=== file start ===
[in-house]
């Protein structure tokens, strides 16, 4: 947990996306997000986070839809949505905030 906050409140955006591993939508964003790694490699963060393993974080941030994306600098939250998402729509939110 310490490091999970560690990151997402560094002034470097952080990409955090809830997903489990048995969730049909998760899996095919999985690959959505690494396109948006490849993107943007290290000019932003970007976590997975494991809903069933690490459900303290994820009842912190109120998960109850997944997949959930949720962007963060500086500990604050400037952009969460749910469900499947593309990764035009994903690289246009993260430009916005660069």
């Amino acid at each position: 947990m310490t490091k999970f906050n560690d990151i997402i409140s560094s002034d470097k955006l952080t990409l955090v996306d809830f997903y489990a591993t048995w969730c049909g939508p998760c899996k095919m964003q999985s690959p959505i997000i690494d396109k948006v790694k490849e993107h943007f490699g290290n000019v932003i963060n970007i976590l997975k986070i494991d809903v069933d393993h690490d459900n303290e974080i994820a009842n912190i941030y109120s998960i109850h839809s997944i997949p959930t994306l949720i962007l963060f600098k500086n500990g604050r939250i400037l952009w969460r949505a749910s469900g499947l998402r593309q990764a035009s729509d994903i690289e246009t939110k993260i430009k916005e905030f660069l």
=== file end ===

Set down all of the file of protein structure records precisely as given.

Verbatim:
[in-house]
């Protein structure tokens, strides 16, 4: 947990996306997000986070839809949505905030 906050409140955006591993939508964003790694490699963060393993974080941030994306600098939250998402729509939110 310490490091999970560690990151997402560094002034470097952080990409955090809830997903489990048995969730049909998760899996095919999985690959959505690494396109948006490849993107943007290290000019932003970007976590997975494991809903069933690490459900303290994820009842912190109120998960109850997944997949959930949720962007963060500086500990604050400037952009969460749910469900499947593309990764035009994903690289246009993260430009916005660069």
């Amino acid at each position: 947990m310490t490091k999970f906050n560690d990151i997402i409140s560094s002034d470097k955006l952080t990409l955090v996306d809830f997903y489990a591993t048995w969730c049909g939508p998760c899996k095919m964003q999985s690959p959505i997000i690494d396109k948006v790694k490849e993107h943007f490699g290290n000019v932003i963060n970007i976590l997975k986070i494991d809903v069933d393993h690490d459900n303290e974080i994820a009842n912190i941030y109120s998960i109850h839809s997944i997949p959930t994306l949720i962007l963060f600098k500086n500990g604050r939250i400037l952009w969460r949505a749910s469900g499947l998402r593309q990764a035009s729509d994903i690289e246009t939110k993260i430009k916005e905030f660069l």